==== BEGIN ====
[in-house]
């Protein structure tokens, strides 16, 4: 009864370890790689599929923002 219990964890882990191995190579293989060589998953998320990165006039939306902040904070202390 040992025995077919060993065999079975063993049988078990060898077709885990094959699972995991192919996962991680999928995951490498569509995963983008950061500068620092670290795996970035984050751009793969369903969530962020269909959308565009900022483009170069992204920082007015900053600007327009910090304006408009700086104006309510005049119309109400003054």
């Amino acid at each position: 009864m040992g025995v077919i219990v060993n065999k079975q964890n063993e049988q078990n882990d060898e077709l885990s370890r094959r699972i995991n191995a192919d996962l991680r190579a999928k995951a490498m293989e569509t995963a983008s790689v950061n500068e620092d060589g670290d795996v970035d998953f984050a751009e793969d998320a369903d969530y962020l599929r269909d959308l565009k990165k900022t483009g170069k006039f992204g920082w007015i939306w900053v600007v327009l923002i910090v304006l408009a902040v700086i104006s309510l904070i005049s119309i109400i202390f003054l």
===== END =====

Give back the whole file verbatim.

[in-house]
């Protein structure tokens, strides 16, 4: 009864370890790689599929923002 219990964890882990191995190579293989060589998953998320990165006039939306902040904070202390 040992025995077919060993065999079975063993049988078990060898077709885990094959699972995991192919996962991680999928995951490498569509995963983008950061500068620092670290795996970035984050751009793969369903969530962020269909959308565009900022483009170069992204920082007015900053600007327009910090304006408009700086104006309510005049119309109400003054």
């Amino acid at each position: 009864m040992g025995v077919i219990v060993n065999k079975q964890n063993e049988q078990n882990d060898e077709l885990s370890r094959r699972i995991n191995a192919d996962l991680r190579a999928k995951a490498m293989e569509t995963a983008s790689v950061n500068e620092d060589g670290d795996v970035d998953f984050a751009e793969d998320a369903d969530y962020l599929r269909d959308l565009k990165k900022t483009g170069k006039f992204g920082w007015i939306w900053v600007v327009l923002i910090v304006l408009a902040v700086i104006s309510l904070i005049s119309i109400i202390f003054l």